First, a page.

Mysore Yoga - Putting The "Sore" Into Yoga

Lavinia Tan
Mysore Yoga - Putting The "Sore" Into Yoga
Travelling yogini Lavinia Tan talks about her first encounter with Mysore Ashtanga yoga.

A few weeks ago I made my first tentative foray into a Mysore Ashtanga class. Little did I know that the word 'tentative' was as preposterous a concept in traditional Ashtanga practice as it was to say, drink water in the middle of your practice (heaven forbid!).

Overcoming The Yoga Plateau With Mysore Yoga?

I had heard many stories from friends about the Mysore practice, most of them praising this method as a means of improving one's asana technique and generally evoking deep transformational change from within. Having practiced 'normal' vinyasa classes all my life (with the odd Ashtanga led class thrown into the mix), I definitely felt I had hit a plateau within my practice.

"Normal" Yoga Classes Can Be Too In-Consistent

What I enjoyed in my vinyasa classes were also the main areas holding me back from truly evolving as a yoga practitioner. The variety of asana sequences in these classes, whilst interesting and liberating, did not offer a consistent asana sequence to improve on one's weak areas or strong points. Secondly, the inclusivity of open vinyasa classes made modifications an accessible alternative for every type of yogi and I had begun to notice I was pushing myself less in my practice.

I had begun to crave the discipline, order and structure that had been synonymous with the Ashtanga method. This in turn led me through the doors of the only Mysore Ashtanga shala in my city.

Rest After Class. Get Up And Start!

On the first day of Mysore class, I had turned up with little expectation but the excited promise of developing my yoga practice. In reality, my mat became a metaphorical battlefield.

In reality, my mat became a metaphorical battlefield.

I had started in child's pose… 'no' said my teacher '. 'Rest after class. Get up and start!'. I was really cheesed off. I needed time to center and ground myself, connect with my breath, and all the things one does in a normal open class. 'Why do you need to center yourself? You just do it. You have so many poses to get through'. My inner voice raged with the indignation at being told this.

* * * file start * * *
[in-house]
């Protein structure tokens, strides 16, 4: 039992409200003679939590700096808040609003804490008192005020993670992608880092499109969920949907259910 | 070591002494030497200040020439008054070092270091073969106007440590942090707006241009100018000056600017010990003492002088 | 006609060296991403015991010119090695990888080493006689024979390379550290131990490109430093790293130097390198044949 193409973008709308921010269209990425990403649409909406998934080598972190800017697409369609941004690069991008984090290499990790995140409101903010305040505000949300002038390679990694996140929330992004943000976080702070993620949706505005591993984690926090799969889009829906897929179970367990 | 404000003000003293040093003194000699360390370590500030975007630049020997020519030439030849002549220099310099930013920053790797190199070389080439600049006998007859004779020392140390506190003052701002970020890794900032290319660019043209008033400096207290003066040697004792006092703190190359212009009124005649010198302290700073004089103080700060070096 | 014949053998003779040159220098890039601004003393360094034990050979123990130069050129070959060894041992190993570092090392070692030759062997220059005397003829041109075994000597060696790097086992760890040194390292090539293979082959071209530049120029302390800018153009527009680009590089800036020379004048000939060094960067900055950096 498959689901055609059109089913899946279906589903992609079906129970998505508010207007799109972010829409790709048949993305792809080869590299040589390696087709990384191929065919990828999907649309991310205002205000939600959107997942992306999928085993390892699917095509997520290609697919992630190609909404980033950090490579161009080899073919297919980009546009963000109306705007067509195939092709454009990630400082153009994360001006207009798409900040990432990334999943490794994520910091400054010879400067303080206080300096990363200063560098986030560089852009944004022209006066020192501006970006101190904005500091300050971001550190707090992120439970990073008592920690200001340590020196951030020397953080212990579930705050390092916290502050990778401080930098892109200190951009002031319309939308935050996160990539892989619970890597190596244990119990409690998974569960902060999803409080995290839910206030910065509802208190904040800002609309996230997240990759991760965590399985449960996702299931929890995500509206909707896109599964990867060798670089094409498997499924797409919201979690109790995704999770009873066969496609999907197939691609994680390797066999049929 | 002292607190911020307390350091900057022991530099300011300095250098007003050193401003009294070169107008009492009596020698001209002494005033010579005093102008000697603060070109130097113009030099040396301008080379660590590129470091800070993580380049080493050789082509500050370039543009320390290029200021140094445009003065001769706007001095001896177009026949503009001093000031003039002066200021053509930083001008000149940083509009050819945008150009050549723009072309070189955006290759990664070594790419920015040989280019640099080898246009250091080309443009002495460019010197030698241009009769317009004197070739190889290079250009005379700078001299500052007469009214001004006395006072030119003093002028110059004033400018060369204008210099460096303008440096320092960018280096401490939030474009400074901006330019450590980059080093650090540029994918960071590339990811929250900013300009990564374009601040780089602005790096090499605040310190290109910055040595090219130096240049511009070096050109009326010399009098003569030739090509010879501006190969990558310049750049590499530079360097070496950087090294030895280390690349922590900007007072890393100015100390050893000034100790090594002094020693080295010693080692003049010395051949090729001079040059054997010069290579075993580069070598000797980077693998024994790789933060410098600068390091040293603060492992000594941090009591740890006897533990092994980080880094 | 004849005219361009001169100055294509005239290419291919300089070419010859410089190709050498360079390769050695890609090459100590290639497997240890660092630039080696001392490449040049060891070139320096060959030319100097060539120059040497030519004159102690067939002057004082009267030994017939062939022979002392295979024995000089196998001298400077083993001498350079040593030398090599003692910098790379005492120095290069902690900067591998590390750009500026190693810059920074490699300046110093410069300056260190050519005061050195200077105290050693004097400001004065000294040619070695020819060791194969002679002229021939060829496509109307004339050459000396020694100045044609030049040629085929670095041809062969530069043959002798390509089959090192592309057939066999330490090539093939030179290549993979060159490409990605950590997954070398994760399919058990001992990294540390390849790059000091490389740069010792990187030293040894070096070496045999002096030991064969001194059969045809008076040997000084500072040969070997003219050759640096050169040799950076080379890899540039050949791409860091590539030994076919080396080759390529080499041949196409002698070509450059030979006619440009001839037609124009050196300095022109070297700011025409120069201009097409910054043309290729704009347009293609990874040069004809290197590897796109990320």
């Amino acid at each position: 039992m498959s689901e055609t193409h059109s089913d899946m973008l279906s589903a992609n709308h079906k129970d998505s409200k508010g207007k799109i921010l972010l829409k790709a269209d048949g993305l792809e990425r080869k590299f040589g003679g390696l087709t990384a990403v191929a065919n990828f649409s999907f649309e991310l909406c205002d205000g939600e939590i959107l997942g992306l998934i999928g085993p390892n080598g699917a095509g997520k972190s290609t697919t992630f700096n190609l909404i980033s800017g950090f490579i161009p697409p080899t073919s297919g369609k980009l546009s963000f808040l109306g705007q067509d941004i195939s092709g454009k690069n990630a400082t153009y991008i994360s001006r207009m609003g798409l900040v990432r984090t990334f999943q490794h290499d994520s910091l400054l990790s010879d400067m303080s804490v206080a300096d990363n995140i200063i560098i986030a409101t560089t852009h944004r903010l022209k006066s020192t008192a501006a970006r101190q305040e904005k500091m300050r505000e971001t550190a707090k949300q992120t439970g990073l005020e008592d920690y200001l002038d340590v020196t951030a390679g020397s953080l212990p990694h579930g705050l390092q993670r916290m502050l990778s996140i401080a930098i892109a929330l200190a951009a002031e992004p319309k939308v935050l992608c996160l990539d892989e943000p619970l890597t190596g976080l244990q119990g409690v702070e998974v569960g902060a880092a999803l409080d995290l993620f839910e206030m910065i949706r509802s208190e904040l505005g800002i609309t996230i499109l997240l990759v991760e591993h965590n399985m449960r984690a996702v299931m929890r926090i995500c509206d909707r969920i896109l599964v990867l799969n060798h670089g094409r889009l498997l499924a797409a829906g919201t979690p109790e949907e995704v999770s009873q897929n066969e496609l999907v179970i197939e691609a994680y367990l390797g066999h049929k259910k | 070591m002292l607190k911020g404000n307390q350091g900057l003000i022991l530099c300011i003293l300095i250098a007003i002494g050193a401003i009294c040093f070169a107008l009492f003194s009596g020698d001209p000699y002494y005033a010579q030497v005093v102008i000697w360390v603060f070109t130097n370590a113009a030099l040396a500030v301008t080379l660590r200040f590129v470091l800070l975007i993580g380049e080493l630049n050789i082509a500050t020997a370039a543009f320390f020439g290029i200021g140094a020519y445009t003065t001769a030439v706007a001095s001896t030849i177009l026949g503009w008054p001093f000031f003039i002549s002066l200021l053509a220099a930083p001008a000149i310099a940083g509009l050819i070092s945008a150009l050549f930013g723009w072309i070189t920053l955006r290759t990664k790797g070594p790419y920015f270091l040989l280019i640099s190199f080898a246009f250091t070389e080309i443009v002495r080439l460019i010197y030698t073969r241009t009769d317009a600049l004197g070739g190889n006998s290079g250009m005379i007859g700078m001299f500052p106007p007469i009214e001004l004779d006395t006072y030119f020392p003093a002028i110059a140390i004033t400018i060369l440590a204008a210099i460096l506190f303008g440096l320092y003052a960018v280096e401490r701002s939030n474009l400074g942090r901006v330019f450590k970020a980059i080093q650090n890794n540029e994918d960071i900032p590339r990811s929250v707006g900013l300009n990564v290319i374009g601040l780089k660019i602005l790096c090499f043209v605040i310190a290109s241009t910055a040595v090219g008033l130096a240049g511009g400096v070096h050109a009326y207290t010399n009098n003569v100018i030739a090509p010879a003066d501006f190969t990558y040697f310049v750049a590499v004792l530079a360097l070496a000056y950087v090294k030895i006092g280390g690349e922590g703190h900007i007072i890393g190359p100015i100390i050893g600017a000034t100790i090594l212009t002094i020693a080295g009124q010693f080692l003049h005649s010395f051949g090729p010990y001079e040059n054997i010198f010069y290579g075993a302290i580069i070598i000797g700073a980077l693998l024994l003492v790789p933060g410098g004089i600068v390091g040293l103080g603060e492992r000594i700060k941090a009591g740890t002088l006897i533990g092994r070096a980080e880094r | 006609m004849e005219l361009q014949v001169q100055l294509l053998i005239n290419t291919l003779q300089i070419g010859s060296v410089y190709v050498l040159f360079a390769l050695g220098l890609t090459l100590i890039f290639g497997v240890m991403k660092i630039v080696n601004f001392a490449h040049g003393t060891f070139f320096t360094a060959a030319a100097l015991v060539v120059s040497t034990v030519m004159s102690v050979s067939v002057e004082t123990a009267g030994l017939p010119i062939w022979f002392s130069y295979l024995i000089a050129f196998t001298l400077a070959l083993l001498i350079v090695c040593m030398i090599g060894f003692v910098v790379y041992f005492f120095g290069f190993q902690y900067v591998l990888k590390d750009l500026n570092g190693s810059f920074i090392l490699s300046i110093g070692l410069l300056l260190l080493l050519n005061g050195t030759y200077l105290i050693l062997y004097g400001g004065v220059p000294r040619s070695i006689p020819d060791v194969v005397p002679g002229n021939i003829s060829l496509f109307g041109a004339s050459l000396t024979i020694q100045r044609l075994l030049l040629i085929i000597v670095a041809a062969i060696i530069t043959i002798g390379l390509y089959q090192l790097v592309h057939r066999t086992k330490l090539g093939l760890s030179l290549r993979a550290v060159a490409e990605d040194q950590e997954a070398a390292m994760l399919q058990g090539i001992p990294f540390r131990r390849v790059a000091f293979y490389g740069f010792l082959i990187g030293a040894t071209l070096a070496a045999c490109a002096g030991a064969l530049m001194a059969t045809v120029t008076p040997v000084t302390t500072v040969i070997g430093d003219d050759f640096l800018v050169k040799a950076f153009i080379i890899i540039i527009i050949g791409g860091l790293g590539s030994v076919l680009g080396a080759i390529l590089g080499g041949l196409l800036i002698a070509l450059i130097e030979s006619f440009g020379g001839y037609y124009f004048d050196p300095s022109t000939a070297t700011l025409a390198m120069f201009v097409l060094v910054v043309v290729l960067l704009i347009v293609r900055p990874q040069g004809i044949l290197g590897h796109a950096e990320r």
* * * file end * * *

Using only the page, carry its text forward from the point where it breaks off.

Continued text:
Uncomfortable And Sometimes Painful

When we arrived at the half-lotus standing forward fold I had re-signed myself to taking a modification. 'Why?' again asked my teacher and worked slowly and carefully towards getting me into the deepest version of the pose I had ever done. It wasn't easy or pleasant but I eventually discovered that the more I surrendered my inner monologue to my practice, the deeper I got into the pose.

...the more I surrendered my inner monologue to my practice, the deeper I got into the pose.

As the class progressed and we arrived at the seated poses, the same teacher insisted I jump through. 'I need blocks or props' I insisted. 'No props. You just do it!'. It was difficult; I felt ungainly and silly. My feet kept hitting the mat so often it was worn raw, especially in lotus.

All this was uncomfortable, painful sometimes, as I had to work with the pain of a bruised body and bruised ego.

This Definitely Feels Different Than Vinyasa

Although I was definitely feeling the difference in my body, a few lessons after, I wondered if all this Ashtanga was genuinely benefiting me. I had begun to feel very unsettle. At the end of each practice I often felt tense and a little on edge. I wasn't used to feeling this way. When most yoga classes left me feeling blissed out and calm, Ashtanga was leaving me feeling slightly manic and unsettled.

Raise Your Awareness Of Yourself And Change Yourself To The Better

After one of my lessons I had even attempted to begin some Pranayama exercises (alternate nostril breathing and the like) to calm myself. 'No, no pranayama... master asana first then Pranayama! Your Pranayama is just sitting there and breathing'. I approached my teacher with these concerns and he replied 'Ashtanga helps to bring all these deeply embedded emotions to the surface. It raises your awareness of yourself, bringing it to your attention so that you can then learn to change yourself for the better'.

'Ashtanga helps to bring all these deeply embedded emotions to the surface. It raises your awareness of yourself, bringing it to your attention so that you can then learn to change yourself for the better'

I walked away half-satisfied. I know the Ashtanga practice is highly beneficial for my asana practice and cultivates discipline, but I also know that other forms of yoga make me FEEL good.

The Mysore Journey Goes On...

Deciding at the end of the day what is the 'best' form of yoga for myself will probably take some time and experimentation. Though I am glad to have embarked on a new direction with Ashtanga, I still feel called to practice other forms of yoga if only to temper the residual highly charged emotions I feel after a Mysore session. Ashtanga is very firm in its 'way', having been around for generations and with many illustrious practitioners swearing by the efficacy of this method. Whether this rigidity is an advantage or detriment is another matter altogether and probably one that needs prolonged and sustained exposure to make a truly informed decision. For myself, I continue to attend my Mysore classes if only because I am curious what awaits me at the other end.